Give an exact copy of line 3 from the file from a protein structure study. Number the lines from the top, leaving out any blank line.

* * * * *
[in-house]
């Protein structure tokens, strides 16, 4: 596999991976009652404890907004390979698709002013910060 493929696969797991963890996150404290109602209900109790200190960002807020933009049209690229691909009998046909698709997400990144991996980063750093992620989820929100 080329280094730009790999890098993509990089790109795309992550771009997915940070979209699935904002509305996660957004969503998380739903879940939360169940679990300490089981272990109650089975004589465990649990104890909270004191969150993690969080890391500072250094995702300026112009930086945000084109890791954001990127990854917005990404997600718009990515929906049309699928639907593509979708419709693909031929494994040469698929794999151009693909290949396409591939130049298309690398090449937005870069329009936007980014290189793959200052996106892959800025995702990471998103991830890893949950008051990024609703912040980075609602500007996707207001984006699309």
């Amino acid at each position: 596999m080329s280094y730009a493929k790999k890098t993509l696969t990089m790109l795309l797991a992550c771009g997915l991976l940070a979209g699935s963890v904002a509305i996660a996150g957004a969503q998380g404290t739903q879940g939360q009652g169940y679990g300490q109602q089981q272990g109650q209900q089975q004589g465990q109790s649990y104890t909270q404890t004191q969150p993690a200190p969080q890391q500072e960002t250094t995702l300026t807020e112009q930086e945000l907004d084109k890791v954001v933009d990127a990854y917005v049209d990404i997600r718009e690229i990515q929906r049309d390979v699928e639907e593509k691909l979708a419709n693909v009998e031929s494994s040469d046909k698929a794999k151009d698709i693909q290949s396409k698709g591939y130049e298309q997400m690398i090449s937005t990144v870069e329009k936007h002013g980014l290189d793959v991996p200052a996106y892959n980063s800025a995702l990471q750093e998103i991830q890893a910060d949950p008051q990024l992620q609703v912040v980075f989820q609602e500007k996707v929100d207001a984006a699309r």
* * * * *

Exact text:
């Amino acid at each position: 596999m080329s280094y730009a493929k790999k890098t993509l696969t990089m790109l795309l797991a992550c771009g997915l991976l940070a979209g699935s963890v904002a509305i996660a996150g957004a969503q998380g404290t739903q879940g939360q009652g169940y679990g300490q109602q089981q272990g109650q209900q089975q004589g465990q109790s649990y104890t909270q404890t004191q969150p993690a200190p969080q890391q500072e960002t250094t995702l300026t807020e112009q930086e945000l907004d084109k890791v954001v933009d990127a990854y917005v049209d990404i997600r718009e690229i990515q929906r049309d390979v699928e639907e593509k691909l979708a419709n693909v009998e031929s494994s040469d046909k698929a794999k151009d698709i693909q290949s396409k698709g591939y130049e298309q997400m690398i090449s937005t990144v870069e329009k936007h002013g980014l290189d793959v991996p200052a996106y892959n980063s800025a995702l990471q750093e998103i991830q890893a910060d949950p008051q990024l992620q609703v912040v980075f989820q609602e500007k996707v929100d207001a984006a699309r």